01 December 2014
An ad in vlog's clothing
When is a blog not a blog? A vlog not a vlog? Or a simple tweet not a tweet? The answer is when it is actually an advert.
The spotlight has fallen on five YouTube videos, presented by vloggers who called on their viewers to join the 'Lick Challenge' and lick cream off an Oreo cookie. So far, so harmless.
Except that the vloggers did not make clear their commercial relationship with advertiser Mondelez UK Ltd.
This week, the Advertising Standards Authority, the regulator for advertising across all media, ruled against Mondelez. A key principle of the Advertising Code is that we should know what we are watching, reading, hearing. They say: if it's an ad, it should obviously say so, so we can make informed decisions about what we are being told. In a space we would normally expect to be non-promotional this is especially important.
Brands routinely embrace content marketing as the direct way to their customers' hearts, minds and wallets: across YouTube and many other channels. The question is, how much do we care? If a video, picture or piece of copy entertains or informs us - do we ask where it came from? The answer is: probably less and less.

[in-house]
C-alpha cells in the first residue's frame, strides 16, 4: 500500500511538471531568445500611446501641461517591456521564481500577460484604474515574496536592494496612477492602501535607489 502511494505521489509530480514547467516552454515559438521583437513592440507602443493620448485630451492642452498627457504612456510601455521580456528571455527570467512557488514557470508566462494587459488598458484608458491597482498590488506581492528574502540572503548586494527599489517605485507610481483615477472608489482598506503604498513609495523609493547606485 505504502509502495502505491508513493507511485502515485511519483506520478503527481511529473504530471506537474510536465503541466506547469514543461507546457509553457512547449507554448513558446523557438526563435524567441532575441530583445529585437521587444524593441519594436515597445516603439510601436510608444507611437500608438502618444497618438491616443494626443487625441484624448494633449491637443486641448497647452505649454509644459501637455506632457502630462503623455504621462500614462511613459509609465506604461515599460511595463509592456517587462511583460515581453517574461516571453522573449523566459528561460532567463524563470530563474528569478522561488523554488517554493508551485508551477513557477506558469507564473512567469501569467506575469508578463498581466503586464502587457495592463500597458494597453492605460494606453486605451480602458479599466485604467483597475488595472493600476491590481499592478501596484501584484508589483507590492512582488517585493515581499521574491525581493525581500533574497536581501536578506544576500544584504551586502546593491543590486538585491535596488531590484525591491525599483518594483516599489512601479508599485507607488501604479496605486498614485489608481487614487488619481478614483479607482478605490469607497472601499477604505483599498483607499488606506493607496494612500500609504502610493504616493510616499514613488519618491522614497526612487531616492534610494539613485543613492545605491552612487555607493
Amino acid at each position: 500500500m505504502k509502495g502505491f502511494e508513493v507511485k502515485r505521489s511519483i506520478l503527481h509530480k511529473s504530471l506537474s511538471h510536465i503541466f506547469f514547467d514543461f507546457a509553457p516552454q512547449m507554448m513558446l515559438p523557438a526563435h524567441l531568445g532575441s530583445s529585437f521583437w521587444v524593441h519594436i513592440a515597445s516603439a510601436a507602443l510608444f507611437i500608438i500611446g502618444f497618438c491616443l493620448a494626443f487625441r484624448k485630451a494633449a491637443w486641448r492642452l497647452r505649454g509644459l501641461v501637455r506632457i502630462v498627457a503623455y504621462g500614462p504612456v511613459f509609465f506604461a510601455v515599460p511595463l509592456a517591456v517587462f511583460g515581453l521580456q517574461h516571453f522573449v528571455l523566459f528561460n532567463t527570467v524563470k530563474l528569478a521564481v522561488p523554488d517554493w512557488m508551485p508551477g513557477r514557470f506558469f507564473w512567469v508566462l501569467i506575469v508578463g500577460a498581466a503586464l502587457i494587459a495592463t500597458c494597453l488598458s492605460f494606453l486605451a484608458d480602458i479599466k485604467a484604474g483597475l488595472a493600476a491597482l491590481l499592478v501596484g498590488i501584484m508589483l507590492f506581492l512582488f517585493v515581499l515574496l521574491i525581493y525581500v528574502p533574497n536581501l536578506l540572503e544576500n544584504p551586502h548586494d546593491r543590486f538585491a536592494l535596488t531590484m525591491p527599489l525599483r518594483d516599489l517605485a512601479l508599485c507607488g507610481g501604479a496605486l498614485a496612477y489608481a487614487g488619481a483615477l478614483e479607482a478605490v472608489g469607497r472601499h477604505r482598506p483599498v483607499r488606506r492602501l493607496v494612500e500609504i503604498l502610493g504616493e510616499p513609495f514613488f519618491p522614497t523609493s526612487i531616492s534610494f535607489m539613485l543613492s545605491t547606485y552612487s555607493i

Does that mean it's ok to mislead your audience? No, because what marks out some of the most successful content marketers is not that they do it without us knowing what they are up to, but that the content is good enough to stand up in its own right, and it fits the brand.
And for the bloggers and vloggers who invest a lot of energy in building credibility with their communities, it's just not worth risking that personal reputation when it is possible to work with a brand to create great material, be upfront about it, and so keep credibility intact.
As the ASA points out 'ultimately it pays to be honest' if not only to stay on the right side of the law, but also because most times, it makes for a better end result.